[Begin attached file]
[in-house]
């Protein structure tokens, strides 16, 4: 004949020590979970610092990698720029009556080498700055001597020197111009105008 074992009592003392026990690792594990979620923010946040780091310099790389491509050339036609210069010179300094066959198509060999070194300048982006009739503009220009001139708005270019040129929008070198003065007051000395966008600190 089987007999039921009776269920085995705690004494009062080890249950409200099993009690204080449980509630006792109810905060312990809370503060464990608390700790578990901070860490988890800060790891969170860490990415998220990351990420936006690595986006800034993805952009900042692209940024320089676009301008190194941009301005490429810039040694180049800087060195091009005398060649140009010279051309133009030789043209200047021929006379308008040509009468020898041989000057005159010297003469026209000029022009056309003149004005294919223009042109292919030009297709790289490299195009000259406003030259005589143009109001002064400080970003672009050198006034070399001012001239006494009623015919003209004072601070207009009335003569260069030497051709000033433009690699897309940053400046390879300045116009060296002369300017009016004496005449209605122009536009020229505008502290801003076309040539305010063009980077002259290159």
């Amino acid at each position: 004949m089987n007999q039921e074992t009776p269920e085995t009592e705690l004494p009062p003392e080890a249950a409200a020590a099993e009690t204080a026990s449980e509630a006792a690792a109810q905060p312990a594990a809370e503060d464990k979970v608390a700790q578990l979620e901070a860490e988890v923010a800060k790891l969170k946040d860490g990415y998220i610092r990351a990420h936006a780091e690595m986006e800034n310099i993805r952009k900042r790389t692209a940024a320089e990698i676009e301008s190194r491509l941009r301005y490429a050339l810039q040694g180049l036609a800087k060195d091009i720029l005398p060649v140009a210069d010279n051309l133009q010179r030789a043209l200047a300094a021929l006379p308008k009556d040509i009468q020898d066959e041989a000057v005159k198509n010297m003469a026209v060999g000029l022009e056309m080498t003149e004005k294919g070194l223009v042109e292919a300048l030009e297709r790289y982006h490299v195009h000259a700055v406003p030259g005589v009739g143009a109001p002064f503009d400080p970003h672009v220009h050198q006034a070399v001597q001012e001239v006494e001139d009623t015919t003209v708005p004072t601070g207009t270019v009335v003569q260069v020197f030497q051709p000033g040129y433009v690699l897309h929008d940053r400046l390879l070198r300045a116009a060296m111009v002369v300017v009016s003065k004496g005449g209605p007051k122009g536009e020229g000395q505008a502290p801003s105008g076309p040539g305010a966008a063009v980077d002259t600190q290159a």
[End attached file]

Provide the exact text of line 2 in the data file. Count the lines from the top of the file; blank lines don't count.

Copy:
């Protein structure tokens, strides 16, 4: 004949020590979970610092990698720029009556080498700055001597020197111009105008 074992009592003392026990690792594990979620923010946040780091310099790389491509050339036609210069010179300094066959198509060999070194300048982006009739503009220009001139708005270019040129929008070198003065007051000395966008600190 089987007999039921009776269920085995705690004494009062080890249950409200099993009690204080449980509630006792109810905060312990809370503060464990608390700790578990901070860490988890800060790891969170860490990415998220990351990420936006690595986006800034993805952009900042692209940024320089676009301008190194941009301005490429810039040694180049800087060195091009005398060649140009010279051309133009030789043209200047021929006379308008040509009468020898041989000057005159010297003469026209000029022009056309003149004005294919223009042109292919030009297709790289490299195009000259406003030259005589143009109001002064400080970003672009050198006034070399001012001239006494009623015919003209004072601070207009009335003569260069030497051709000033433009690699897309940053400046390879300045116009060296002369300017009016004496005449209605122009536009020229505008502290801003076309040539305010063009980077002259290159």